SANTA FE, N.M. — A state District Court courtroom will be the next battleground in the fight to build a Pilot Flying J truck stop just south of the Santa Fe city limits at the Cerrillos Road/N.M. 14 interchange off Interstate 25.
The local attorney for the company and property owner this week filed a notice of appeal of the Santa Fe County Commission’s decision in May to reject plans for the truck stop – to include a gas station, convenience store, restaurants and about 140 parking spaces for cars and trucks – on 10 acres of land at the interchange.
“Plaintiffs request that the decision of the Board with respect to the Application be reversed and remanded with instructions and such further relief as the Court deems appropriate,” reads the notice filed by Santa Fe attorney Karl Sommer.
After a public hearing at which dozens of people spoke out against the plan, the County Commission voted 4-1 to reject the portion of the conceptual plan that includes the truck stop on a 26-acre parcel owned by Warren Thompson.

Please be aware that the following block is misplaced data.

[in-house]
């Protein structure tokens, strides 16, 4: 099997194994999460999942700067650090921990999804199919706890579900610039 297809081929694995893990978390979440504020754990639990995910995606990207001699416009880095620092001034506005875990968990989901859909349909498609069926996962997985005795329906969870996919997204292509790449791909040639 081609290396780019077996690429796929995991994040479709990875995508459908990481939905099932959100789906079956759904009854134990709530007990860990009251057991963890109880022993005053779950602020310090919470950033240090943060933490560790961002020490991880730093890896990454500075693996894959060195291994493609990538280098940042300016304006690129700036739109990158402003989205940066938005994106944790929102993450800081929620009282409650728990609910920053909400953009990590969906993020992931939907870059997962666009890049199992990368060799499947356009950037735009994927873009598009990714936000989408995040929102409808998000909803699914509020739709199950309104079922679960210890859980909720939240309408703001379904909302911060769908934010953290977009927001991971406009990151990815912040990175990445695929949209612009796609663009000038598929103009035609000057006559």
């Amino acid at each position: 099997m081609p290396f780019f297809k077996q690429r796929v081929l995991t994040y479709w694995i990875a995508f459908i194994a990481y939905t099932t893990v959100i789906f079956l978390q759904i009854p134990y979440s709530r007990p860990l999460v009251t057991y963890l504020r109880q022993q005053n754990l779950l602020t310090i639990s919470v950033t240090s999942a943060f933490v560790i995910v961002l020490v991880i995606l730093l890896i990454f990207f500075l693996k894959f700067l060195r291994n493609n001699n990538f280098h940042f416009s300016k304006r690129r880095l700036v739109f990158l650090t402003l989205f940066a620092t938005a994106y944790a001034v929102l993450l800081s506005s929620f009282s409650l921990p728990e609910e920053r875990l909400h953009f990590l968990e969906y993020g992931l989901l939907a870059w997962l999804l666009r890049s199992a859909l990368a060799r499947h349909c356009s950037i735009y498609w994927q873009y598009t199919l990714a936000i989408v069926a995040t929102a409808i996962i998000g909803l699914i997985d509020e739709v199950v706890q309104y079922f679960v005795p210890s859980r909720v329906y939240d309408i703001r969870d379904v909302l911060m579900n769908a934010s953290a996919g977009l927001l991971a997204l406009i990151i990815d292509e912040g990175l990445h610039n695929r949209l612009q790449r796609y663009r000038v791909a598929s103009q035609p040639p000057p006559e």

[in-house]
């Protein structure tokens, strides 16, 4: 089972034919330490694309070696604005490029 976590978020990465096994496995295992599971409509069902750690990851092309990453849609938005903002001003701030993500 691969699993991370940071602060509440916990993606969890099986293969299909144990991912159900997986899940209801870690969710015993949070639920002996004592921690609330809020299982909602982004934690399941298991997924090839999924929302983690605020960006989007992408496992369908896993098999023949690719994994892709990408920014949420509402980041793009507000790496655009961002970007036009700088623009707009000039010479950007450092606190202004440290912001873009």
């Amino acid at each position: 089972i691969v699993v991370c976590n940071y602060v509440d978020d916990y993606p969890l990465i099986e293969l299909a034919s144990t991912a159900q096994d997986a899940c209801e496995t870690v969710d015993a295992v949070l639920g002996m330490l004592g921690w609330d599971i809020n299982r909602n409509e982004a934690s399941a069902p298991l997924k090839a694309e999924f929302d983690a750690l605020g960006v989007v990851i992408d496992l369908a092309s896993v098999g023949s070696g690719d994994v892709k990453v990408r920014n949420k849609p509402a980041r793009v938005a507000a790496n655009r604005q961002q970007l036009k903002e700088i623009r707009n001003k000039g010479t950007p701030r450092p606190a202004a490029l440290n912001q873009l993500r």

Speakers expressed concerns about safety, with big trucks traveling on nearby roads and exits; air, noise and light pollution; potential increases in crime; and the aesthetics of a truck stop at the north end of N.M. 14, the Turquoise Trail National Scenic Byway.
During that hearing – held at the Santa Fe High School gymnasium to accommodate a crowd of about 350 people – Sommer said the conceptual plan met all the county’s requirements and that approval of specific future uses at the site was not required.
The county’s Planning Commission did not recommend approval of the conceptual plan, saying it was not “materially similar” to other allowable uses under the county’s code.
The proposed development is not far from Santa Fe Community College and the Rancho Viejo residential development.